Our results replicate the findings of recent systematic reviewers (Scheim et al., 2020; Vicknasingam et al., 2018), who concluded that evidence addressing drug decriminalization is overwhelmingly specific to cannabis in the United States. Evidence concerning the decriminalization of other drugs is substantially based on studies conducted in Portugal, followed by California and Brazil. Overall, results indicate that the decriminalization of drugs is associated with potential harms as well as potential benefits. Beneficial outcomes among drug users are primarily attributable to the introduction of evidence-based resources that promote recovery from addiction, consistent with the United Nations General Assembly Special Session on the World Drug Problem, which stated that drug dependence has “social causes and consequences that can be prevented and treated” (United Nations Office on Drugs and Crime (UNODC), 2016, p. 6).
The available evidence indicates that drug decriminalization is associated with increases in drug consumption as well as associated harms among drug users and other community members (e.g., poisonings among infants and young children), a conclusion that was also reached by the Stanford-Lancet Commission (Humphreys et al., 2022). The opportunity to offset these harms appears to be dependent on the extent to which jurisdictions implement targeted measures to reduce the prevalence of addiction, which is achieved by both preventing addiction and promoting recovery. A thorough review of the first decade of Portugal’s reforms concluded:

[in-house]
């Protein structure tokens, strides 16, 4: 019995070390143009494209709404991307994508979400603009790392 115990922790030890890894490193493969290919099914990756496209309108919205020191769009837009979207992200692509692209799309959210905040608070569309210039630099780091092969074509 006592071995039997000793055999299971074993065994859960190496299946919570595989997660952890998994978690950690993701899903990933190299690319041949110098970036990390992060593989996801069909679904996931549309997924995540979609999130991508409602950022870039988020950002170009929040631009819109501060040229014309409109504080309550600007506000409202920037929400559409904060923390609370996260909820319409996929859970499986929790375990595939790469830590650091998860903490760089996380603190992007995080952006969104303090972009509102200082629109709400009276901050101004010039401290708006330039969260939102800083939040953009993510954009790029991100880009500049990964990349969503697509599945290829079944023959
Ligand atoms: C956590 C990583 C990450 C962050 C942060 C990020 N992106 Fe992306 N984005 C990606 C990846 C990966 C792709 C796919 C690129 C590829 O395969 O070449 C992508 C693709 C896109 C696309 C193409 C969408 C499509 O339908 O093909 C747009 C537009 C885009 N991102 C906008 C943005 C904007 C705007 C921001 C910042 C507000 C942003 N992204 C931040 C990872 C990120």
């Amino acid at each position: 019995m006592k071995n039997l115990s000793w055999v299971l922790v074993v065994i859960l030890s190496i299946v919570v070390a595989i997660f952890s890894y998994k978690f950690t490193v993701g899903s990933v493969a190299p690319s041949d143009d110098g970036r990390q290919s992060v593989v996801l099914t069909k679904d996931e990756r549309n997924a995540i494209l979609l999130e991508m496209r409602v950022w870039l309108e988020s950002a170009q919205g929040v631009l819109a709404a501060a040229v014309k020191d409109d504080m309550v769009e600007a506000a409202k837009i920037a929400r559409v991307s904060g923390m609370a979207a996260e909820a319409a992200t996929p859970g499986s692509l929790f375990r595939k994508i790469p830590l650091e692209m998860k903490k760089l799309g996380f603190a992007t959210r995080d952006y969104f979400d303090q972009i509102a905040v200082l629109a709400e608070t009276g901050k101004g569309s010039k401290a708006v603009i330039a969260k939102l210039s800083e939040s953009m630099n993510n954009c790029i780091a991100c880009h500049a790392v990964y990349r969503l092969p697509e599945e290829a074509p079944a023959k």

Internationally, Portugal has gone furthest in emphasizing treatment as an alternative to prosecution. Portuguese political leaders and professionals have by and large determined that they have made the right policy choice and that this is an experiment worth continuing. Portuguese policy makers suggest that adoption of such a reform requires time to develop the infrastructure and the necessary collaboration between the criminal justice and health systems. They contend that such reform, while not a swift or total solution, holds numerous benefits, principally of increased opportunity to integrate drug users and to address the causes and damages of drug use (Hughes & Stevens, 2010, p. 1018).
Evidence collected from Portuguese key informants found universal agreement that community-based Commissions for the Dissuasion of Drug Addiction had positively impacted the lives of drug users by facilitating treatment and social reintegration (Hughes & Stevens, 2007). The Portuguese National Drug Strategy unambiguously described the goal of addiction treatment: “Strictly speaking, there is no such thing as treatment without social reintegration” (Portuguese Government, 1999, p. 82). The Strategy also affirmed the ongoing need to curtail the availability of drugs: “[C]onsidering that the Committee does not propose the decriminalization of the sale of drugs, which would continue to be a crime, the scenarios of liberalization and regulation of the drug trade are obviously excluded” (p. 32).